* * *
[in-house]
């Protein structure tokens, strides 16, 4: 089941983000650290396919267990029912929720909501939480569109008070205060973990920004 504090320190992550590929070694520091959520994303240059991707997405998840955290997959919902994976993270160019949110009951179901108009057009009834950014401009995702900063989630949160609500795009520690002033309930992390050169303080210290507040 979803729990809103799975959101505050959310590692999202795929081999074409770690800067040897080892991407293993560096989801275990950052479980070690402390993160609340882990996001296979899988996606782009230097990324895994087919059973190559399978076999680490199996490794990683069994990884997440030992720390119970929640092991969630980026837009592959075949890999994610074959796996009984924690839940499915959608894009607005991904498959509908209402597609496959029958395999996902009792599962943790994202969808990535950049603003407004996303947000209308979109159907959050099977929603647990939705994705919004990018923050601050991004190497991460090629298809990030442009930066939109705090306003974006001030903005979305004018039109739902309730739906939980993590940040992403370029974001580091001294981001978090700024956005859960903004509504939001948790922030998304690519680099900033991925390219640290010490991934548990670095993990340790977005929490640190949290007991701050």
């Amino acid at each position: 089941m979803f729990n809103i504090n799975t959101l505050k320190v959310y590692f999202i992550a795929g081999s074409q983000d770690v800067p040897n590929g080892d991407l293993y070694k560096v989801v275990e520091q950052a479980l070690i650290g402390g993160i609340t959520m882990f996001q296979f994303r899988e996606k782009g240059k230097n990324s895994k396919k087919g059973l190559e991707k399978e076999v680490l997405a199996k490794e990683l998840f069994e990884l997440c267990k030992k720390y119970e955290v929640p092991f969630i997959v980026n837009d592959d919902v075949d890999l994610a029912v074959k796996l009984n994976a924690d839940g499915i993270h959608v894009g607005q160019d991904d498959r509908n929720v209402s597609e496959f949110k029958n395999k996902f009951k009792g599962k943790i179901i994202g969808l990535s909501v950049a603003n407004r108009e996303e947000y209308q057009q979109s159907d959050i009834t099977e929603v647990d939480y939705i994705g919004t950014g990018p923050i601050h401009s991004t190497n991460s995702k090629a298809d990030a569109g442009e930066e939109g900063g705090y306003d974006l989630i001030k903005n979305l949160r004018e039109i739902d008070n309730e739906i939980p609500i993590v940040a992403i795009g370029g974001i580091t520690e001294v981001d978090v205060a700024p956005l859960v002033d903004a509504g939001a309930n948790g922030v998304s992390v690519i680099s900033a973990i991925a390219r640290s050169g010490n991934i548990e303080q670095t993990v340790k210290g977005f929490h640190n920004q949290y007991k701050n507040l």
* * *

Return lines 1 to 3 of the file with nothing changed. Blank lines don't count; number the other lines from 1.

[in-house]
């Protein structure tokens, strides 16, 4: 089941983000650290396919267990029912929720909501939480569109008070205060973990920004 504090320190992550590929070694520091959520994303240059991707997405998840955290997959919902994976993270160019949110009951179901108009057009009834950014401009995702900063989630949160609500795009520690002033309930992390050169303080210290507040 979803729990809103799975959101505050959310590692999202795929081999074409770690800067040897080892991407293993560096989801275990950052479980070690402390993160609340882990996001296979899988996606782009230097990324895994087919059973190559399978076999680490199996490794990683069994990884997440030992720390119970929640092991969630980026837009592959075949890999994610074959796996009984924690839940499915959608894009607005991904498959509908209402597609496959029958395999996902009792599962943790994202969808990535950049603003407004996303947000209308979109159907959050099977929603647990939705994705919004990018923050601050991004190497991460090629298809990030442009930066939109705090306003974006001030903005979305004018039109739902309730739906939980993590940040992403370029974001580091001294981001978090700024956005859960903004509504939001948790922030998304690519680099900033991925390219640290010490991934548990670095993990340790977005929490640190949290007991701050």
């Amino acid at each position: 089941m979803f729990n809103i504090n799975t959101l505050k320190v959310y590692f999202i992550a795929g081999s074409q983000d770690v800067p040897n590929g080892d991407l293993y070694k560096v989801v275990e520091q950052a479980l070690i650290g402390g993160i609340t959520m882990f996001q296979f994303r899988e996606k782009g240059k230097n990324s895994k396919k087919g059973l190559e991707k399978e076999v680490l997405a199996k490794e990683l998840f069994e990884l997440c267990k030992k720390y119970e955290v929640p092991f969630i997959v980026n837009d592959d919902v075949d890999l994610a029912v074959k796996l009984n994976a924690d839940g499915i993270h959608v894009g607005q160019d991904d498959r509908n929720v209402s597609e496959f949110k029958n395999k996902f009951k009792g599962k943790i179901i994202g969808l990535s909501v950049a603003n407004r108009e996303e947000y209308q057009q979109s159907d959050i009834t099977e929603v647990d939480y939705i994705g919004t950014g990018p923050i601050h401009s991004t190497n991460s995702k090629a298809d990030a569109g442009e930066e939109g900063g705090y306003d974006l989630i001030k903005n979305l949160r004018e039109i739902d008070n309730e739906i939980p609500i993590v940040a992403i795009g370029g974001i580091t520690e001294v981001d978090v205060a700024p956005l859960v002033d903004a509504g939001a309930n948790g922030v998304s992390v690519i680099s900033a973990i991925a390219r640290s050169g010490n991934i548990e303080q670095t993990v340790k210290g977005f929490h640190n920004q949290y007991k701050n507040l």